This is what has increased the supply and demand of second-hand books in the last year, during the months of August and September, in view of the 'back to school'

The increase in the supply of second-hand comics, which places them as the most thriving genre this year. Tintin, Astérix and Mortadelo y Filemón are the most desired albums

With the aim of perpetuating the human factor, lost among the infinite flows of information, some bookstores have decided to stand up to this new model and have met in different associations.

This is the case of Libris, an association of second-hand booksellers created in 1989 that has the collaboration of 39 establishments throughout Spain. "We use the autumn fairs to meet first-hand the true bibliophiles, those who really enjoy the jewels that our country has," argues Beatriz Miguel Azcárraga, owner of the Salambó bookstore, president of Libris and the person in charge of organizing the 33rd edition of the Autumn Fair of the Old and Antique Book, which started yesterday, Thursday the 28th, on the Paseo de Recoletos with a proclamation by María Dueñas and the ingenious poster illustrated by Fernando Vicente.

The event will have a total of 32 specialized positions in different subjects, such as art, history, science. The same president reveals that this year the public will be able to find "more than half a million discontinued curiosities for all budgets."

For half a month, bookstores that still trust in warmth as a differential value take to the streets to display their treasures stored in warehouses. A unique opportunity to see first-hand how an old book differs from an old one. "I can sell an old book for one or two euros at fairs, but an old book is identified by rarities: the edition (if there has been a large circulation), whether it is in high demand or by the material the cover is made of" , explains Miguel Azcárraga.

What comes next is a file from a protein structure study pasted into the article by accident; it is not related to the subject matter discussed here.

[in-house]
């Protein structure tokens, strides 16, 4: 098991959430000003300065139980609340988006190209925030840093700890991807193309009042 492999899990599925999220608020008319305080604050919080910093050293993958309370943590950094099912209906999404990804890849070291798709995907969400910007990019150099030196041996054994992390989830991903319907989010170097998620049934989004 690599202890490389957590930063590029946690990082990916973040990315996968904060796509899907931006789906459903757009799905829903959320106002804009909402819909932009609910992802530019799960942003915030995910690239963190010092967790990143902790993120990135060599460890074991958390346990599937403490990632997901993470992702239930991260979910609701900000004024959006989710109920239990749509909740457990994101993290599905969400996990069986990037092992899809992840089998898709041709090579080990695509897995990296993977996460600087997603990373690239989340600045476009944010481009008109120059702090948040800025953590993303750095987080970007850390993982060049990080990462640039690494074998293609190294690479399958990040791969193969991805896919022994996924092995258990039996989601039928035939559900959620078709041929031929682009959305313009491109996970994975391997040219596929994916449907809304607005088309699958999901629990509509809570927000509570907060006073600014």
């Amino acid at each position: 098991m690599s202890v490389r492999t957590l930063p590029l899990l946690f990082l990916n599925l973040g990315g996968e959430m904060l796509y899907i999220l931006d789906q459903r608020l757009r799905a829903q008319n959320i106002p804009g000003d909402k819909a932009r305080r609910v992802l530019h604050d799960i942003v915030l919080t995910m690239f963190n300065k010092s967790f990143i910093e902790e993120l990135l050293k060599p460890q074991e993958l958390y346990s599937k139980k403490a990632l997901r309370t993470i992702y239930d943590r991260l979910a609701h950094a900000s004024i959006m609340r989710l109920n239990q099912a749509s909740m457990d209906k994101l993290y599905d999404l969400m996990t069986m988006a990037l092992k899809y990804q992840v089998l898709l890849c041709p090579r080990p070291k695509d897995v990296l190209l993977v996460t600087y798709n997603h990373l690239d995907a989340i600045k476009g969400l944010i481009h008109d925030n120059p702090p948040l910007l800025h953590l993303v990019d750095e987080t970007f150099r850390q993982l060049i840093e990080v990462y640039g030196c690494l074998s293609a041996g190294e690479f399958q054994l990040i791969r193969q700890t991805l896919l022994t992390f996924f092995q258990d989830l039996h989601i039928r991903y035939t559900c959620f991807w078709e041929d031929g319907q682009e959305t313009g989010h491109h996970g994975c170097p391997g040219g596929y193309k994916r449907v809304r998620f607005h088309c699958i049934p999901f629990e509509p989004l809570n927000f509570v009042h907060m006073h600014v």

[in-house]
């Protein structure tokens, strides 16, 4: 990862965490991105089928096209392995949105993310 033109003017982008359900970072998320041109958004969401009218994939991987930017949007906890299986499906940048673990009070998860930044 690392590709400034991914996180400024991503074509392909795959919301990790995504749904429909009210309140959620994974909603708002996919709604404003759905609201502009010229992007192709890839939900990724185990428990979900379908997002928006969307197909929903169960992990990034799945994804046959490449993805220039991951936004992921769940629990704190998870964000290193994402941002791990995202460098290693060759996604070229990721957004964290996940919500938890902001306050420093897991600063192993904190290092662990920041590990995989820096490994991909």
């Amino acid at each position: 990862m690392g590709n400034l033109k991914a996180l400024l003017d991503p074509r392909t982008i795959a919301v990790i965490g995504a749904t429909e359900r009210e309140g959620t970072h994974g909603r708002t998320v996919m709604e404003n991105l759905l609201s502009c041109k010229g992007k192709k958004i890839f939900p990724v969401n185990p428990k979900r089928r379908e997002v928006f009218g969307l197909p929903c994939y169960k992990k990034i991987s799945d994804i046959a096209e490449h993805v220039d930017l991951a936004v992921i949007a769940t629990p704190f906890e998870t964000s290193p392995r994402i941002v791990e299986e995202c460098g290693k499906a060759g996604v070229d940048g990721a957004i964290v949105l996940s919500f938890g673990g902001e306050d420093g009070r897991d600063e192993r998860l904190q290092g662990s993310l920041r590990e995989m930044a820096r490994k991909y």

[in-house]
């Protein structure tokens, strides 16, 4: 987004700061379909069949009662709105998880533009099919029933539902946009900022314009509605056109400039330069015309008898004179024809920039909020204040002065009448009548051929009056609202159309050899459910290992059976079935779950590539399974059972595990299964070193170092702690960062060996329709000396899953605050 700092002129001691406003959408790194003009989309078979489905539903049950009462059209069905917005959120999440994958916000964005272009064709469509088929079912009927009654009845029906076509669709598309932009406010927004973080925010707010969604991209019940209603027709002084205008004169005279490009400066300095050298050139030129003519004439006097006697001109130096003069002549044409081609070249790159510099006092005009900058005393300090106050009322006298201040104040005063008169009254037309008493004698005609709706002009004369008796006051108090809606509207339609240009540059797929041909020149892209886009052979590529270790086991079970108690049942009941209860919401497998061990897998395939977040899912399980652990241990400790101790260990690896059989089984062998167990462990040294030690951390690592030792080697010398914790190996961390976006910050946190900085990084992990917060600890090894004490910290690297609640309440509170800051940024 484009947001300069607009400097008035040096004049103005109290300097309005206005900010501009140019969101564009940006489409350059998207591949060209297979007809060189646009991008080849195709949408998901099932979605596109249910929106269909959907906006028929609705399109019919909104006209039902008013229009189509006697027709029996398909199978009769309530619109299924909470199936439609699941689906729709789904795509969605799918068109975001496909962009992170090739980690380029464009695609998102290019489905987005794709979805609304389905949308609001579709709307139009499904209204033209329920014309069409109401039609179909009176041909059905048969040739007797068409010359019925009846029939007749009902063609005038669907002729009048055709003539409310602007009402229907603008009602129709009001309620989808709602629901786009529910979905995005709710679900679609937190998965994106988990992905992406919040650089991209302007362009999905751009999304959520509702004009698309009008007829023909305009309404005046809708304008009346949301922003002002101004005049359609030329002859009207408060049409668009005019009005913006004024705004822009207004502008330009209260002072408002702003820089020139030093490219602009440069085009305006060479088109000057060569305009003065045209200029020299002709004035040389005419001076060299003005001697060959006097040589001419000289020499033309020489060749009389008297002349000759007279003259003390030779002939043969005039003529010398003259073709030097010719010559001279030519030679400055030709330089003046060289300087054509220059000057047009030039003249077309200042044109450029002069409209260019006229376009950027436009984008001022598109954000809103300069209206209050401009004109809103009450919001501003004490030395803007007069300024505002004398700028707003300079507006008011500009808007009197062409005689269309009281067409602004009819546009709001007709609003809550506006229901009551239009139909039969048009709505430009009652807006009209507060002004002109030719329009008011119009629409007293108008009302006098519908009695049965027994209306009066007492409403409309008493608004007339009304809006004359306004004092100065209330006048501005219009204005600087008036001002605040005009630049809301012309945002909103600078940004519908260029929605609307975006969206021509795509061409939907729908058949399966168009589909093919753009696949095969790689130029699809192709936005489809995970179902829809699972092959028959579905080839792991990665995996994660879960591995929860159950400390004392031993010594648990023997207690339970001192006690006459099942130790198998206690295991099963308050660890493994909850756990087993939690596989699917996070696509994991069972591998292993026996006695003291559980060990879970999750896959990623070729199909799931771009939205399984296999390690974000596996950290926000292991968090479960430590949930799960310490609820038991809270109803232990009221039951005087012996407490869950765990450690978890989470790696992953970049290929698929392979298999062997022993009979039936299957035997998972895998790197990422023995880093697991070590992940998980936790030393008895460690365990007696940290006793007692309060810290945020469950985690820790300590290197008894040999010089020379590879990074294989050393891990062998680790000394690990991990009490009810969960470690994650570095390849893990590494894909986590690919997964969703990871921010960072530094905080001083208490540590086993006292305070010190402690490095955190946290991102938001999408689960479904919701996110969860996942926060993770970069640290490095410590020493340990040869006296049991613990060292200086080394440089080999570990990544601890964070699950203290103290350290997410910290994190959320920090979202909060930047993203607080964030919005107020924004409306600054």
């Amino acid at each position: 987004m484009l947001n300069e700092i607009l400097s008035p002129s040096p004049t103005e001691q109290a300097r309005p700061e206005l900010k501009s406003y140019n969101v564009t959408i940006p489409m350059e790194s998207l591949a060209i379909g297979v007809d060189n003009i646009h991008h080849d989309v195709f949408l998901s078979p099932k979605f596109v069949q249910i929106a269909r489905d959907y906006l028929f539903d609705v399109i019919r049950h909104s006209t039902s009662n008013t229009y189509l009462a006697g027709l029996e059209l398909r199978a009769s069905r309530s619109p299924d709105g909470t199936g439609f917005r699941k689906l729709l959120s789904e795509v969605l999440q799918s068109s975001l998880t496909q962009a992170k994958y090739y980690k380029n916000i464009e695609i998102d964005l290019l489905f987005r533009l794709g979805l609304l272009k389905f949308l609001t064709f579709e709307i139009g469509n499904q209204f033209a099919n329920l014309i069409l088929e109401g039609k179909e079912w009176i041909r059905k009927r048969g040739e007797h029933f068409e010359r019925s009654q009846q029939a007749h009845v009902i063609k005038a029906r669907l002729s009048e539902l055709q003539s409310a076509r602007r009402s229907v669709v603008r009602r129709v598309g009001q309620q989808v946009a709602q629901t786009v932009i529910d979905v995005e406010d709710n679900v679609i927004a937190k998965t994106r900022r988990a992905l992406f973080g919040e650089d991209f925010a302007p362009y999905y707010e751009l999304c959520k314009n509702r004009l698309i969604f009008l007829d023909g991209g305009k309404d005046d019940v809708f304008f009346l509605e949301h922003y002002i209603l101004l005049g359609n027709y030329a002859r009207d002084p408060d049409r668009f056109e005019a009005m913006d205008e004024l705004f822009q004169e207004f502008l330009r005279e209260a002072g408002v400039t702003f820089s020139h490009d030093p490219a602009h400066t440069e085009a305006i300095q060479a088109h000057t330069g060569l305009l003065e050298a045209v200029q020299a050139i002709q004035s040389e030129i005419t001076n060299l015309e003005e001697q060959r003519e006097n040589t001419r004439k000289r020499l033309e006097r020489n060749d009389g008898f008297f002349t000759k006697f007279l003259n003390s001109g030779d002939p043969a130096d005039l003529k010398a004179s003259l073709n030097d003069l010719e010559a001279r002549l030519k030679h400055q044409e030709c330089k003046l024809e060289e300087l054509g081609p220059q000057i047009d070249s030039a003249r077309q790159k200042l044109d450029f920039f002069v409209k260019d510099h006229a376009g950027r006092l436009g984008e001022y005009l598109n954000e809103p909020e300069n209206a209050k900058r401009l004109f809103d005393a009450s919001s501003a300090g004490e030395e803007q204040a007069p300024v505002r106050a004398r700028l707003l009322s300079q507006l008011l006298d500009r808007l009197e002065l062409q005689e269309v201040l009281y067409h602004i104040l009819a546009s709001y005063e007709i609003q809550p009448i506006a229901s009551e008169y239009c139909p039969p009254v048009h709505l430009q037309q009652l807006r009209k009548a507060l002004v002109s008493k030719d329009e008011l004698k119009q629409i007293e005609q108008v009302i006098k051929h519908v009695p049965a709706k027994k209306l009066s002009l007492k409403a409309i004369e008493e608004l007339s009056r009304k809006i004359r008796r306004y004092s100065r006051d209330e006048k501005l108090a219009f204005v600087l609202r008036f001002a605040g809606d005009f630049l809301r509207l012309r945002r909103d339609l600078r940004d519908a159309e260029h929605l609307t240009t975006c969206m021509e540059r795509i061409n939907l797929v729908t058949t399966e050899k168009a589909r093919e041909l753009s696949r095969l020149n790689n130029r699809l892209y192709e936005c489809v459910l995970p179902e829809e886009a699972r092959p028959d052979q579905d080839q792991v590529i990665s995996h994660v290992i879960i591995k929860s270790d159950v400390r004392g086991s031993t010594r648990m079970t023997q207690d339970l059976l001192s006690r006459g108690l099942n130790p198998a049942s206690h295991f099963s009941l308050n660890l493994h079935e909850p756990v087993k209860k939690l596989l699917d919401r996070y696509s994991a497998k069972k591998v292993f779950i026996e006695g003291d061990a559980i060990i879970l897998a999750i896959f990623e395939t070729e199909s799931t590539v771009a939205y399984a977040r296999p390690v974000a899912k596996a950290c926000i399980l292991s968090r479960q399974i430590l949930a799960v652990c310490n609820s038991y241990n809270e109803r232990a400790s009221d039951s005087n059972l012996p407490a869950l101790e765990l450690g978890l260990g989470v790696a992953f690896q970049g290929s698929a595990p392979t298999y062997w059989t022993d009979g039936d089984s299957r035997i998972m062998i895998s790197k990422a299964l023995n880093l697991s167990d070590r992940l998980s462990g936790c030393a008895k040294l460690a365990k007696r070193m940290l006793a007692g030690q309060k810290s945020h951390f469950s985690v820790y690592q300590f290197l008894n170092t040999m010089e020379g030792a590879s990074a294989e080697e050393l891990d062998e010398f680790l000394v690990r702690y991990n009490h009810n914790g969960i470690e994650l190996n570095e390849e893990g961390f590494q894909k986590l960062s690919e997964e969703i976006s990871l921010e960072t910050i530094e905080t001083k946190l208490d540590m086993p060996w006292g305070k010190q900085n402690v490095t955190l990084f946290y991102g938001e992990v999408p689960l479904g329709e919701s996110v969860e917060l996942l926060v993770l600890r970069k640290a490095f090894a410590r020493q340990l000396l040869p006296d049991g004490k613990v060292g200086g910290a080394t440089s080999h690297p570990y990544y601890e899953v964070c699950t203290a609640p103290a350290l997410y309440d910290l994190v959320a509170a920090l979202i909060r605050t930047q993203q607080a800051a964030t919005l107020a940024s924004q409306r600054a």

"Some time ago, a law was passed in France that forced large platforms, like Amazon, to charge a minimum shipping cost. It is a great measure to help small businesses, because we bear the shipping and return costs. "if something happens. If Amazon loses the package, the loss is negligible, but if it happens to us, our month could be shaken. Unfortunately, that possibility is not contemplated in Spain," continues the person in charge of Libris.

During the visit to the department stores at the Madrid fair, the owner of Salambó (located in Ciudad Lineal) comments that the Uniliber Antique Book and Collecting Professional Association intends to disseminate a hybrid method that combines online sales with personal treatment.

"In neighborhood bookstores we aim for continuous recycling," explains Soraya Plaza. "That is, we offer the possibility of purchasing second-hand online, but we try to ensure that this relationship does not stop here. They are books, not badges. We make a lot of effort to take care of our product. But also, through platforms such as social networks, "We want to know what the reader's impressions are. We try to make culture become a more interactive process because we all learn. Those who don't read really do so because they don't want to."